Racial/ethnic variations in perineal length and association with perineal lacerations: A prospective cohort study

Amanda Yeaton-Massey, Luchin Wong, Teresa N. Sparks, Stephanie J. Handler, Michelle R. Meyer, Jesus M. Granados, Marina Stasenko, Anita Sit, Aaron Caughey

Research output: Contribution to journalArticle

10 Citations (Scopus)

Abstract

Objective: To examine the association between race/ethnicity, perineal length and the risk of perineal laceration. Methods: This is a prospective cohort study of a diverse group of women with singleton gestations in the third trimester of pregnancy. Perineal length was measured and mean values calculated for several racial/ethnic groups. Chi-squared analyses were used to examine rates of severe perineal laceration (third or fourth degree laceration) by race/ethnicity among women considered to have a short perineal length. Further, subgroup analyses were performed comparing nulliparas to multiparas. Results: Among 344 study participants, there was no statistically significant difference in mean perineal length by race/ethnicity (White 4.0±1.1cm, African-American 3.7±1.0cm, Latina 4.1±1.1cm, Asian 3.8±1.0cm, and other/unknown 4.0±0.9cm). Considering parity, more multiparous Asian and African-American women had a short perineal length (20.7 and 23.5%, respectively, p=0.05). Finally, the rate of severe perineal lacerations in our cohort was 2.6% overall, but was 8.2% among Asian women (p=0.04). Conclusions: We did not find a relationship between short perineal length and risk of severe perineal laceration with vaginal delivery, or a difference in mean perineal length by maternal race/ethnicity. However, we did find that women of different racial/ethnic groups have varying rates of severe perineal laceration, with Asian women comprising the highest proportion.

Original languageEnglish (US)
Pages (from-to)320-323
Number of pages4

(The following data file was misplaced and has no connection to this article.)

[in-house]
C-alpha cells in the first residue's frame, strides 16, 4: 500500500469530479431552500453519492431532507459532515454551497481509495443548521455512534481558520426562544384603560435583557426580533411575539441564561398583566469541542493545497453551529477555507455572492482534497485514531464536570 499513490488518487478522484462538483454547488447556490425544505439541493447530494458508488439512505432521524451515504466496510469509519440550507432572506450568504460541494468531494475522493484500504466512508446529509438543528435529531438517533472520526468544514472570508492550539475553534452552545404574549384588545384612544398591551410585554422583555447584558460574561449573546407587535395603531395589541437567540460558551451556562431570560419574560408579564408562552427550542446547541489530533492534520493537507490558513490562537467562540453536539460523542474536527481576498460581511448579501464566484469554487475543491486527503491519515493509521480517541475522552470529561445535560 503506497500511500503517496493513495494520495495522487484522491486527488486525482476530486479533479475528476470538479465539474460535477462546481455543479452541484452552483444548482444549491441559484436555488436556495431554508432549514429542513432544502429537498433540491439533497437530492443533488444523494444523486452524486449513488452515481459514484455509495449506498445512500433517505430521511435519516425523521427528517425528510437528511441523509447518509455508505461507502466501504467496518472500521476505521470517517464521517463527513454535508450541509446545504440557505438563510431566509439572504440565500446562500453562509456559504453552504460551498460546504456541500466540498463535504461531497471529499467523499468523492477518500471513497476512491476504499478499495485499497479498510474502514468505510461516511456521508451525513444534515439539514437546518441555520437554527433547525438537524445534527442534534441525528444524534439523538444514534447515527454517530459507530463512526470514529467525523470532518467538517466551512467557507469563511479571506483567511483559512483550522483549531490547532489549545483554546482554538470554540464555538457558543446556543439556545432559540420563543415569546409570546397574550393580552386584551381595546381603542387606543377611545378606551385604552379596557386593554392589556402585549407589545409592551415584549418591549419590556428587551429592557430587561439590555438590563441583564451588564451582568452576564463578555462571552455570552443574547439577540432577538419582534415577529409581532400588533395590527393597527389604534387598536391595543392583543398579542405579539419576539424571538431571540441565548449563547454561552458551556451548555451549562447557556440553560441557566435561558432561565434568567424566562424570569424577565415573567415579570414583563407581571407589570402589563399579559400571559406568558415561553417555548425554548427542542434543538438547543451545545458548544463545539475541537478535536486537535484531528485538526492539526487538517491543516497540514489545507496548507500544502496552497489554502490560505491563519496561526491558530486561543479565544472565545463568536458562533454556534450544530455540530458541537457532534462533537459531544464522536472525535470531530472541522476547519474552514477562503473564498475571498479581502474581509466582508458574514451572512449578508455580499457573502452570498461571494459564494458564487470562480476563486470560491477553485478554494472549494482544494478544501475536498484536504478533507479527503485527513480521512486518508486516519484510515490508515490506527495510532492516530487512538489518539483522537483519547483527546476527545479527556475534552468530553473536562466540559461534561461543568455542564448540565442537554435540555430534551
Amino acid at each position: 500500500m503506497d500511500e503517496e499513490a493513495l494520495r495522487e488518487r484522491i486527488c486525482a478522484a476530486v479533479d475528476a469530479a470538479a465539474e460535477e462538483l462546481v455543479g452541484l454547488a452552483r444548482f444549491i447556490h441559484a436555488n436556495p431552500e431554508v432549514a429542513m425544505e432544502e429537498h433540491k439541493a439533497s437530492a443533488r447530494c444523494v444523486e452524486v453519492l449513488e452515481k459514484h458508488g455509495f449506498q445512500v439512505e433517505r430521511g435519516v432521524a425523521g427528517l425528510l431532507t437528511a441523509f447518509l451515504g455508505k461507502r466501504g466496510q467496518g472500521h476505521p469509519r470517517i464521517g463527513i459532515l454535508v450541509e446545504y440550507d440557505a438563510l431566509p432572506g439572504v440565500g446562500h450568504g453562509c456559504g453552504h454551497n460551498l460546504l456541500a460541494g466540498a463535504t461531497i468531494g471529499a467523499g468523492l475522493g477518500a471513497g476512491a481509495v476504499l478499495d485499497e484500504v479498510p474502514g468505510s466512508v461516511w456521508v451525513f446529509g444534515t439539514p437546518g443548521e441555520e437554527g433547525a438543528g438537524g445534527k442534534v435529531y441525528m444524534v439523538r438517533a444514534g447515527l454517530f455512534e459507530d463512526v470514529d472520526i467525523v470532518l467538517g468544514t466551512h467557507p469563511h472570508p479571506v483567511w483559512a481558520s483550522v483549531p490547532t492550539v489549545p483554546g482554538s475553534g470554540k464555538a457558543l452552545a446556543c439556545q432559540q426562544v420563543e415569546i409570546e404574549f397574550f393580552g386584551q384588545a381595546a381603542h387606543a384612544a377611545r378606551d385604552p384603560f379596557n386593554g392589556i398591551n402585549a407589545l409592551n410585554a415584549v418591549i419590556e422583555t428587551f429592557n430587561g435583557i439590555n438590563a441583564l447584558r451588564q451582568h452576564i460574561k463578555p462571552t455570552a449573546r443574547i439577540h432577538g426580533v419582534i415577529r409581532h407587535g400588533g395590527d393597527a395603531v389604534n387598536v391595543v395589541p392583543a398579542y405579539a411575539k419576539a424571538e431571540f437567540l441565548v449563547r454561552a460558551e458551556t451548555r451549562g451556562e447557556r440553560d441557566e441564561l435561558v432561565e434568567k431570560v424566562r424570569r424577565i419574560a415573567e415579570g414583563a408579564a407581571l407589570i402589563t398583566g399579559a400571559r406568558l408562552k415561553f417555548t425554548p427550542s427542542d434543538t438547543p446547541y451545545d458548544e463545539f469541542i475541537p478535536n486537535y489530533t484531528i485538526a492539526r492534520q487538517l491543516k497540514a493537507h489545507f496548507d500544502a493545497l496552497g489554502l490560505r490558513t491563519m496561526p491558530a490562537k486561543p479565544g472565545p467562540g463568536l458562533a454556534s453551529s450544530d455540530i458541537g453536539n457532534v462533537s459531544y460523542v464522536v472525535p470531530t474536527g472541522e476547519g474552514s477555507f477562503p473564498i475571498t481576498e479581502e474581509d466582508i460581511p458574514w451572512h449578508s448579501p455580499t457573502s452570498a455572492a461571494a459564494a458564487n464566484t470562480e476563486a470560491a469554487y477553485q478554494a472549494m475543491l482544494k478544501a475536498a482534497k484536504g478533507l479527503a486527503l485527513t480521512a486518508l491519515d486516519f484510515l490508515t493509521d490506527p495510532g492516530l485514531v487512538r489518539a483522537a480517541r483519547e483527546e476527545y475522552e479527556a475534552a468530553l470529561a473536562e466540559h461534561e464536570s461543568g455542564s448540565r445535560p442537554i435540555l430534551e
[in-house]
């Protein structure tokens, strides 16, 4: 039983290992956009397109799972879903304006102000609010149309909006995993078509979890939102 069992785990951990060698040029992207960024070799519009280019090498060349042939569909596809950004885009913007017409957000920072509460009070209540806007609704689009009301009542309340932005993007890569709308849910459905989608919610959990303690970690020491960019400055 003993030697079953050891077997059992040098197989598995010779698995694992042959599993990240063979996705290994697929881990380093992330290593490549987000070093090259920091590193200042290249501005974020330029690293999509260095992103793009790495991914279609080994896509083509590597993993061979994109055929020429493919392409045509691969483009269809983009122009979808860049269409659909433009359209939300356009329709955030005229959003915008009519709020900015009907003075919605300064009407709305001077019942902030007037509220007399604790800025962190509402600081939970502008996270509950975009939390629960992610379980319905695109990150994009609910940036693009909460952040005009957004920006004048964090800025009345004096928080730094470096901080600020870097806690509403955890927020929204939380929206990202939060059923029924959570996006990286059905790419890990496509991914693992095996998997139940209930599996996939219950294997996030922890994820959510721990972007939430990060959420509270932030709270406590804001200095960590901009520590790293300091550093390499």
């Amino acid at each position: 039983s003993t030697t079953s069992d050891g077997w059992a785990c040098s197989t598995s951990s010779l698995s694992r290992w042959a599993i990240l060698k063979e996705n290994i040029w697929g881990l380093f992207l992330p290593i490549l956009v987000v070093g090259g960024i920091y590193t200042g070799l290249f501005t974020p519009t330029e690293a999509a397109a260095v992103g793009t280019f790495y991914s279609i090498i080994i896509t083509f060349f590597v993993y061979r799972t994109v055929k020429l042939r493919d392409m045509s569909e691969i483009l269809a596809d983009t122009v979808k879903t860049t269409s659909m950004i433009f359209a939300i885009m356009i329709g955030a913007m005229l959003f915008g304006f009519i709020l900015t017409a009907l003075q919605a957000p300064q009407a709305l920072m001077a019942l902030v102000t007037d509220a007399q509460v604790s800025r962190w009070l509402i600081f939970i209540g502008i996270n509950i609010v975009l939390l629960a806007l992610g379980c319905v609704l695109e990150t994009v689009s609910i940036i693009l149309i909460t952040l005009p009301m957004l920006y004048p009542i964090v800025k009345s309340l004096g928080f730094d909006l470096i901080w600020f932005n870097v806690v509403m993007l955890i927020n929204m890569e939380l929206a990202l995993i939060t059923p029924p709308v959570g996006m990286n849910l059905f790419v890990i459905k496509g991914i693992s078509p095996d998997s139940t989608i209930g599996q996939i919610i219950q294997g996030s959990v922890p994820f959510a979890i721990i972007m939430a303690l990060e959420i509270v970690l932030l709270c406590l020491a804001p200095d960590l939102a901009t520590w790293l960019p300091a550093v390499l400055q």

JournalJournal of Maternal-Fetal and Neonatal Medicine
Volume28
Issue number3
DOIs
StatePublished - Feb 1 2015

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Lacerations
Cohort Studies
Prospective Studies
Ethnic Groups
African Americans
Asian Americans
Third Pregnancy Trimester
Parity
Hispanic Americans
Mothers
Pregnancy

Keywords

  • Perineal laceration
  • Perineal length
  • Race/ethnicity

ASJC Scopus subject areas

  • Pediatrics, Perinatology, and Child Health
  • Obstetrics and Gynecology

Cite this

Racial/ethnic variations in perineal length and association with perineal lacerations : A prospective cohort study. / Yeaton-Massey, Amanda; Wong, Luchin; Sparks, Teresa N.; Handler, Stephanie J.; Meyer, Michelle R.; Granados, Jesus M.; Stasenko, Marina; Sit, Anita; Caughey, Aaron.

In: Journal of Maternal-Fetal and Neonatal Medicine, Vol. 28, No. 3, 01.02.2015, p. 320-323.

Research output: Contribution to journalArticle

Yeaton-Massey, Amanda ; Wong, Luchin ; Sparks, Teresa N. ; Handler, Stephanie J. ; Meyer, Michelle R. ; Granados, Jesus M. ; Stasenko, Marina ; Sit, Anita ; Caughey, Aaron. / Racial/ethnic variations in perineal length and association with perineal lacerations : A prospective cohort study. In: Journal of Maternal-Fetal and Neonatal Medicine. 2015 ; Vol. 28, No. 3. pp. 320-323.
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AU - Meyer, Michelle R.

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AB - Objective: To examine the association between race/ethnicity, perineal length and the risk of perineal laceration. Methods: This is a prospective cohort study of a diverse group of women with singleton gestations in the third trimester of pregnancy. Perineal length was measured and mean values calculated for several racial/ethnic groups. Chi-squared analyses were used to examine rates of severe perineal laceration (third or fourth degree laceration) by race/ethnicity among women considered to have a short perineal length. Further, subgroup analyses were performed comparing nulliparas to multiparas. Results: Among 344 study participants, there was no statistically significant difference in mean perineal length by race/ethnicity (White 4.0±1.1cm, African-American 3.7±1.0cm, Latina 4.1±1.1cm, Asian 3.8±1.0cm, and other/unknown 4.0±0.9cm). Considering parity, more multiparous Asian and African-American women had a short perineal length (20.7 and 23.5%, respectively, p=0.05). Finally, the rate of severe perineal lacerations in our cohort was 2.6% overall, but was 8.2% among Asian women (p=0.04). Conclusions: We did not find a relationship between short perineal length and risk of severe perineal laceration with vaginal delivery, or a difference in mean perineal length by maternal race/ethnicity. However, we did find that women of different racial/ethnic groups have varying rates of severe perineal laceration, with Asian women comprising the highest proportion.

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